Books/Resource: “The Wooden World” by N.A.M. Rodger – Part I

25 October, 2007 at 12:18 am Leave a comment

You know what it’s like: you write a story, and suddenly you stop, scratching your head and asking yourself: “Good, I know how to fire a gun and I know that gunpowder shouldn’t be stored next to open fire. But what was served for dinner?”

Among many other factors it’s the small details that make a story believable, help the reader to really “get into it” and be transported back to the 18th century. It’s those small details about everyday life that can make a story three-dimensional.

Good – but what if one doesn’t know anything about said details? I know what I’m talking about here – I rather not tell you how many books I’ve read and how many hours I’ve spent on research to learn even the most basic facts. That’s why I write sappy gay romances, dear friends – if people worry about the fate of the heroes, they will hopefully not notice the outrageous nonsense I might write about life aboard a ship! Cunning, isn’t it… 😉

Back to people who know what they’re writing about:

THE WOODEN WORLD
An Anatomy of the Georgian Navy
by N.A.M. Rodger

I’ve finally managed to order a copy of that book (at the moment, there are some used copies for sale on amazon – BUY!), and I’ve spent the last days reading it. All I can say is: I fully agree with critic Daniel Baugh: “(…) This is the best book on shipboard life in the eighteenth century that has ever been written. (…)”

It is. If you work on a small budget, and can’t afford tons of books – this is the one you should buy. Even before Collingwood’s biography. No, seriously.

Over the next days I’ll post some samples, and we’ll start with a very interesting subject:

CLEANLINESS

“(…) Next after the cleanliness of the ship came the cleanliness of the men, and more particularly of their clothes. Efforts were generally concentrated on clothes because the men’s opportunities for washing themselves were limited at sea; there was little fresh water to spare, soap was ineffective in salt (and an expensive luxury) and there was no suitable place to bathe. We hear of a commander with a bathtub at sea, but it is doubtful if this was a common convenience even among officers. Clothes were an easier target, and a more important one, for dirty clothes were rightly suspected to be the bearers of gaol fever and other infections, and were often burnt to destroy them. Admiral Smith’s divisional system of 1755 required the men to shift their linen twice a week, and it seems probable that in well-run ships during the war this was the practice as well as weather and circumstances would allow. Washing clothes at sea was not easy; in the absence of soap ‘chamberlye’ (urine) was used as a detergent, and the clothes rinsed in fresh water if there were enough available. (…)”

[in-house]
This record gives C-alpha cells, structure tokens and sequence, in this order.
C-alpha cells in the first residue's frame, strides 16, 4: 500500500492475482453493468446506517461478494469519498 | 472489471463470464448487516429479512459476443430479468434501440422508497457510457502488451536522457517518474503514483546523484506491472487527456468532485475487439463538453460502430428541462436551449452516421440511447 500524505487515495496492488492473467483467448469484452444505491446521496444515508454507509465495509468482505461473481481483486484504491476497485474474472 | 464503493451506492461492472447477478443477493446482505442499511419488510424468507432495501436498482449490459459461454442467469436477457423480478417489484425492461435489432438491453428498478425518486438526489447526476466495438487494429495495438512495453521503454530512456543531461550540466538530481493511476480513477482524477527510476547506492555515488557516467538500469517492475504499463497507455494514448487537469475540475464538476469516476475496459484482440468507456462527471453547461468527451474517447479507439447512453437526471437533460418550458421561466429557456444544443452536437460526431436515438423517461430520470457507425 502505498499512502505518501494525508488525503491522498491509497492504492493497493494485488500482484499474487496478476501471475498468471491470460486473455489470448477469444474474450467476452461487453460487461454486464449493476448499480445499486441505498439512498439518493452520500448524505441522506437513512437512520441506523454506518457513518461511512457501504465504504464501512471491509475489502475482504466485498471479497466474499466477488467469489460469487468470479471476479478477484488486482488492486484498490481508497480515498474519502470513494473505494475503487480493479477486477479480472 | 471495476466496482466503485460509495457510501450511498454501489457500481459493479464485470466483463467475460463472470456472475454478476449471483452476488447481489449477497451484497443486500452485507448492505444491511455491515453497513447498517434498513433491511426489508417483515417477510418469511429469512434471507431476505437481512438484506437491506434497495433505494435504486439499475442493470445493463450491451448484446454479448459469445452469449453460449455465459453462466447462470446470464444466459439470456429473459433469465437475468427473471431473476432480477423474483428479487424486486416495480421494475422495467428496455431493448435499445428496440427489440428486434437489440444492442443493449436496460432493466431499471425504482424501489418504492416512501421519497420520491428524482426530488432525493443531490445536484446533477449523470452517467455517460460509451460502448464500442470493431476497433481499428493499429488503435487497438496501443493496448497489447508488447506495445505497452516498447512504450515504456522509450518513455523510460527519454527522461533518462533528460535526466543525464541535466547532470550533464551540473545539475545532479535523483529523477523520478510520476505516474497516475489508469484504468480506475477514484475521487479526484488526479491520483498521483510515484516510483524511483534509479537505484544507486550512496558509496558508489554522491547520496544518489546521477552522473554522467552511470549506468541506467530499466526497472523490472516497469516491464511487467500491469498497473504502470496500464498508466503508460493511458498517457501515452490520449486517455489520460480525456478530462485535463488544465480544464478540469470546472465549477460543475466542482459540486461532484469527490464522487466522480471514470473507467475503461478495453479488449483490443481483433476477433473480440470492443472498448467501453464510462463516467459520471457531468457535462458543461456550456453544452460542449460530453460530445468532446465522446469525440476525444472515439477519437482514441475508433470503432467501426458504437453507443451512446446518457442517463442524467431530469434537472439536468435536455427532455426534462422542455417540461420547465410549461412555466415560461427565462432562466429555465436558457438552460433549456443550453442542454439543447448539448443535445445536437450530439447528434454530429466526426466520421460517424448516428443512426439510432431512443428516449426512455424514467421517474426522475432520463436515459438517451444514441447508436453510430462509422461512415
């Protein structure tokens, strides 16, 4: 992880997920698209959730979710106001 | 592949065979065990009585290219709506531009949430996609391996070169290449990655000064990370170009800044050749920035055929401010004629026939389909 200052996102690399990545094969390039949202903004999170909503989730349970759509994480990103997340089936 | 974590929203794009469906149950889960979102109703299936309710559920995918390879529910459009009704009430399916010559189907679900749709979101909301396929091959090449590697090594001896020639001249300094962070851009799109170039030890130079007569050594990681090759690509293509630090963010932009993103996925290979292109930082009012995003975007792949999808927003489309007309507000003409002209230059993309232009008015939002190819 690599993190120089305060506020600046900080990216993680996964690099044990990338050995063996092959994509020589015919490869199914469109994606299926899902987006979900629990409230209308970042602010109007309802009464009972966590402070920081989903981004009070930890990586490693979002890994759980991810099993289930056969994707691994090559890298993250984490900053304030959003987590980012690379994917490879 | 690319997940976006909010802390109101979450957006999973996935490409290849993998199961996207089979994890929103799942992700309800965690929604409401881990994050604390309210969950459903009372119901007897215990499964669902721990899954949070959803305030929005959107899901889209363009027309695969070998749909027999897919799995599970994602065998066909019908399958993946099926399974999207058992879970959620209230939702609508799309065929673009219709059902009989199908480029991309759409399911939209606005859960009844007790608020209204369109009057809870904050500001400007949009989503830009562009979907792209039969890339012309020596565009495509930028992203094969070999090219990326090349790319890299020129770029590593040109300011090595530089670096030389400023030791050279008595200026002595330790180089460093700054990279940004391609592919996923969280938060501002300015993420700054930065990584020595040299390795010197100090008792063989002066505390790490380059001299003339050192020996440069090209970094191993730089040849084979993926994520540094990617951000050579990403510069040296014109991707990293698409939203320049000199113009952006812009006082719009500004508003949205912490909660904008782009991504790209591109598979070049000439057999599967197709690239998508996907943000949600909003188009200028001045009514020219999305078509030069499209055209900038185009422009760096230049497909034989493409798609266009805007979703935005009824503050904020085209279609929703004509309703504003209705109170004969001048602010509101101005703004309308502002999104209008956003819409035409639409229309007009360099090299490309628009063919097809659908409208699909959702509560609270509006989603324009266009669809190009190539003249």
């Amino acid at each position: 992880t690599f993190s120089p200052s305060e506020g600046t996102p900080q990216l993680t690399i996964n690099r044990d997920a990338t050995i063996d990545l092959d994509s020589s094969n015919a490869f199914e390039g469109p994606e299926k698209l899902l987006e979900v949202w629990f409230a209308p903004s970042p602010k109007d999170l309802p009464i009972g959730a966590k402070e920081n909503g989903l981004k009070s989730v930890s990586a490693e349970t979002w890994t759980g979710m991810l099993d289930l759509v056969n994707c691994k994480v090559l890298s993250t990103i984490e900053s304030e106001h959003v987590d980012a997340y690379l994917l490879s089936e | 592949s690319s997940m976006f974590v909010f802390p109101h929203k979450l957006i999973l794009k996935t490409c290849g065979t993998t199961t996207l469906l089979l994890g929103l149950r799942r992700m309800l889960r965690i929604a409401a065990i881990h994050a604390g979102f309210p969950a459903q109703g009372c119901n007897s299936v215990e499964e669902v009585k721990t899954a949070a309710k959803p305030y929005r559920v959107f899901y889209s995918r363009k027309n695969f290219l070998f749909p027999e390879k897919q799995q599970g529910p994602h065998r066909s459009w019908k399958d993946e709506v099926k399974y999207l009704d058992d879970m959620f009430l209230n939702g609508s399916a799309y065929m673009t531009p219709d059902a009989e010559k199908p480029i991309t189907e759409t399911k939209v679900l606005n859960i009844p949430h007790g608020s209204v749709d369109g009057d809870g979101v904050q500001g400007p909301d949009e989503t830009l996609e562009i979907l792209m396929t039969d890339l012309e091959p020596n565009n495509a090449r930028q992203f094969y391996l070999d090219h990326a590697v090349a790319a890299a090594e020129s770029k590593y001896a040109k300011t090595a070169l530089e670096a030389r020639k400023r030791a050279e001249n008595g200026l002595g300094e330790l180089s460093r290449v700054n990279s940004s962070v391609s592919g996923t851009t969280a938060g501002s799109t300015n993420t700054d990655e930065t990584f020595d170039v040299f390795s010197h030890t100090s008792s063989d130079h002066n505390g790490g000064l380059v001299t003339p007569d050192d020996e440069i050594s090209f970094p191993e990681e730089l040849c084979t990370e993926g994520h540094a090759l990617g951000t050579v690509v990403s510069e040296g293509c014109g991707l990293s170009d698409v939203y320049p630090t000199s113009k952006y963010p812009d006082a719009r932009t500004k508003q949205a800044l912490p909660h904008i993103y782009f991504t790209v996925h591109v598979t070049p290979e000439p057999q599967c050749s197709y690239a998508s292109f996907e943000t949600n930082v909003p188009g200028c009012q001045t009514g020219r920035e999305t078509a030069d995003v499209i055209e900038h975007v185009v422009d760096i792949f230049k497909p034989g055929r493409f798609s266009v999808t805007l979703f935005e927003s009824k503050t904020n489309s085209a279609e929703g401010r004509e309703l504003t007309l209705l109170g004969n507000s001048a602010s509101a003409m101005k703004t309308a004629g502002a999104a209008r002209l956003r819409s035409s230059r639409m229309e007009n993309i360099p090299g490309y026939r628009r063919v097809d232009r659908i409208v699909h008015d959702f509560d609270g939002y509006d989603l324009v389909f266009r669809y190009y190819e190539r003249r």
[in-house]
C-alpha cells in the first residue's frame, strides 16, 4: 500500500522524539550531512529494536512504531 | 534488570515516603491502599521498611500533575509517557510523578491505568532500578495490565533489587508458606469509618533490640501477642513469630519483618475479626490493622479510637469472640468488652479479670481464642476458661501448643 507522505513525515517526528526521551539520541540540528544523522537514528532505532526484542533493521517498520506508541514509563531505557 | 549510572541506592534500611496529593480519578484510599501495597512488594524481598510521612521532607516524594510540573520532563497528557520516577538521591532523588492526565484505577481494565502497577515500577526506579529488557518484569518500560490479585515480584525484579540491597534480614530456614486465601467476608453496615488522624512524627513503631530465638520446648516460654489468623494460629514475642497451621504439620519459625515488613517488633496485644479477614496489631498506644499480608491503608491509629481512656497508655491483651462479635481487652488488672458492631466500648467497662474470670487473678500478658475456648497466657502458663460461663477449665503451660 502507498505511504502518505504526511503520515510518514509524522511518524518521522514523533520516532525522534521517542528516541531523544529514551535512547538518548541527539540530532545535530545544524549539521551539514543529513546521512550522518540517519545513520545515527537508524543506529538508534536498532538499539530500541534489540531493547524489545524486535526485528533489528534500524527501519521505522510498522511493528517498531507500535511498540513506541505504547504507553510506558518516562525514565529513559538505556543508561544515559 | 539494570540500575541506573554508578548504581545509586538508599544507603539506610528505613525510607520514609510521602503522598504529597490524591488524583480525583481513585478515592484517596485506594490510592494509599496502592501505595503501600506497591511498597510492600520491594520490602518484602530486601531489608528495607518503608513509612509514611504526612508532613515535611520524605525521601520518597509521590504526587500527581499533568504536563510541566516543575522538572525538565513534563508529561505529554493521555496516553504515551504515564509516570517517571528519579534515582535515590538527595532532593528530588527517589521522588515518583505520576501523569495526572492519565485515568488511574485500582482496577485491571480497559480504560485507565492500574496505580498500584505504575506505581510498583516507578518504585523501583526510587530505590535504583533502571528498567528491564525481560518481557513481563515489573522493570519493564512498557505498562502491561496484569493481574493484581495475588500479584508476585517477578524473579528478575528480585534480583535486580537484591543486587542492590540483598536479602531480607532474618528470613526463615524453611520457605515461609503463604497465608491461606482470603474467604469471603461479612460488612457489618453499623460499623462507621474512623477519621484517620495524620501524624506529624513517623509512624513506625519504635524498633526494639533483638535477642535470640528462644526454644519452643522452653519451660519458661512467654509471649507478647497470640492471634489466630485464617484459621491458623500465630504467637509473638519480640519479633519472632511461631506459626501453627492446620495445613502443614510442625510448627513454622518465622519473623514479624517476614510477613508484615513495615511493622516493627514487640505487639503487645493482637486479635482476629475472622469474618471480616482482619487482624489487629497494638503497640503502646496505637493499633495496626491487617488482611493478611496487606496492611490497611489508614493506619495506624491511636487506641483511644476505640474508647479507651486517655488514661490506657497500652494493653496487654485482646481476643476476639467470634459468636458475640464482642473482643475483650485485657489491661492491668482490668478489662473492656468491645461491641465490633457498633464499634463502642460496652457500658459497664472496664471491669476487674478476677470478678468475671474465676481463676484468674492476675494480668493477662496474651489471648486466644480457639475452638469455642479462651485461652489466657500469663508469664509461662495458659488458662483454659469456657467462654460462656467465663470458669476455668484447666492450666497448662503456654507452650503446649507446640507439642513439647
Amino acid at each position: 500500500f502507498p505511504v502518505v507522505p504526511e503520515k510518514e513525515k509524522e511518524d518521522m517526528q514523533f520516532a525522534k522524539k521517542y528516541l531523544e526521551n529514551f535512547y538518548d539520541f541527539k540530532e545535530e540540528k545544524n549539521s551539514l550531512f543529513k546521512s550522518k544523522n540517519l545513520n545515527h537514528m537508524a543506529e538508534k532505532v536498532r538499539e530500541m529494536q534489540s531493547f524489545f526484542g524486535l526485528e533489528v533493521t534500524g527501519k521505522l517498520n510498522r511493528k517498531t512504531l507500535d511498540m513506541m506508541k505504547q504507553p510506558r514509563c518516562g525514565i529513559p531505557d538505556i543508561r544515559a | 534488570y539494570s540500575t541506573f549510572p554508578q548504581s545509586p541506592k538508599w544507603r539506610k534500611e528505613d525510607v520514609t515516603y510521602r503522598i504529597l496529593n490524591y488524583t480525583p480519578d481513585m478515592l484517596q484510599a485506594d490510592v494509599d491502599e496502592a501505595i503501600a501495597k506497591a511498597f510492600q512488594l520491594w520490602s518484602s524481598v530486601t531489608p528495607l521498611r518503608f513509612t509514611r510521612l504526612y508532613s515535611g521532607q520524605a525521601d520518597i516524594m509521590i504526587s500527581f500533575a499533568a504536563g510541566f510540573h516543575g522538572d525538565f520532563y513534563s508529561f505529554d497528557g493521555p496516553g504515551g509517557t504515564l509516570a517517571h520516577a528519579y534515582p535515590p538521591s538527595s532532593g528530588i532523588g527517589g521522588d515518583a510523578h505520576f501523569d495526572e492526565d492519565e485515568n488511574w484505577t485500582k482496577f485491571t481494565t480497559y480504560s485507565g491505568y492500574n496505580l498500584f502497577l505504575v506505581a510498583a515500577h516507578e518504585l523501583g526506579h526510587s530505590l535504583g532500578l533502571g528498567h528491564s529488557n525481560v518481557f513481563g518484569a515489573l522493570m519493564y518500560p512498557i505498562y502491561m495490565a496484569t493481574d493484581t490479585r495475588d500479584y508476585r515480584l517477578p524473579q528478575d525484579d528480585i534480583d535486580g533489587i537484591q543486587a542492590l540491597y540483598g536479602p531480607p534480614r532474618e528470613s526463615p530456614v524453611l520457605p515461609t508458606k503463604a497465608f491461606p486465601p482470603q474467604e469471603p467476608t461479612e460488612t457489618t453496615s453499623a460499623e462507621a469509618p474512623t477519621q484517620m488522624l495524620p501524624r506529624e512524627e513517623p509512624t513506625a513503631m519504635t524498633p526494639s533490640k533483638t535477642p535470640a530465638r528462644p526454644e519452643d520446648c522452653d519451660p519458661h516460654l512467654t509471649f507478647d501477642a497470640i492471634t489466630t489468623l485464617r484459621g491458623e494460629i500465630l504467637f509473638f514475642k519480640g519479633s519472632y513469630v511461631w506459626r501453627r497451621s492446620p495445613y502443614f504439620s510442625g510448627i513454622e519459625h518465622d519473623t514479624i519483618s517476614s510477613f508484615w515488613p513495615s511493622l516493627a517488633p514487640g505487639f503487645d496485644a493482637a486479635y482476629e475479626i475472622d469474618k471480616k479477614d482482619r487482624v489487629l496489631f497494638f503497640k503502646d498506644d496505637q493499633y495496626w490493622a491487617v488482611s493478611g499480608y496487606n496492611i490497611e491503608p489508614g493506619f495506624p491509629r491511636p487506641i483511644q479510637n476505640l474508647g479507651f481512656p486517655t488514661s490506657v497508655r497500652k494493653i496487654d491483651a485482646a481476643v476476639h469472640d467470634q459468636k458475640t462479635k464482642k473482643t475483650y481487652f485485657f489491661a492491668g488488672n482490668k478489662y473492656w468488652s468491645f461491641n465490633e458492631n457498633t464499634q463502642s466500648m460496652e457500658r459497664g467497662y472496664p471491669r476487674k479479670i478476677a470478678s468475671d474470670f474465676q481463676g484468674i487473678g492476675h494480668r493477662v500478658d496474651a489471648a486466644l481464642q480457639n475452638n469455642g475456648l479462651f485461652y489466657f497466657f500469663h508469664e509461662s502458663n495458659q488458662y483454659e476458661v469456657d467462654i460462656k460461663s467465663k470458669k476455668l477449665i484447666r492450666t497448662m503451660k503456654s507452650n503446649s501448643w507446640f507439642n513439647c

There’s a thing like too much realism, of course…

At the end of the day we write about a fictional world, even if we try to stick as close to history as possible. But I know I’ll grin the next time I read a story where — insert character of your choice here — tells Norrington that he “smells like spring/autumn/clover/oranges/lovely scent of your choice”. I have already a hard time not to think of “wet, rancid sheep”… 😉

More to follow. My inner geek is happy.

PS: I found this very interesting website about the washing with the contents of le pot de chambre.
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Entry filed under: books, resource, royal navy. Tags: , , .

Rec: "Anything AoS" Resource updated: Molly Joyful’s list of naval and historic resources

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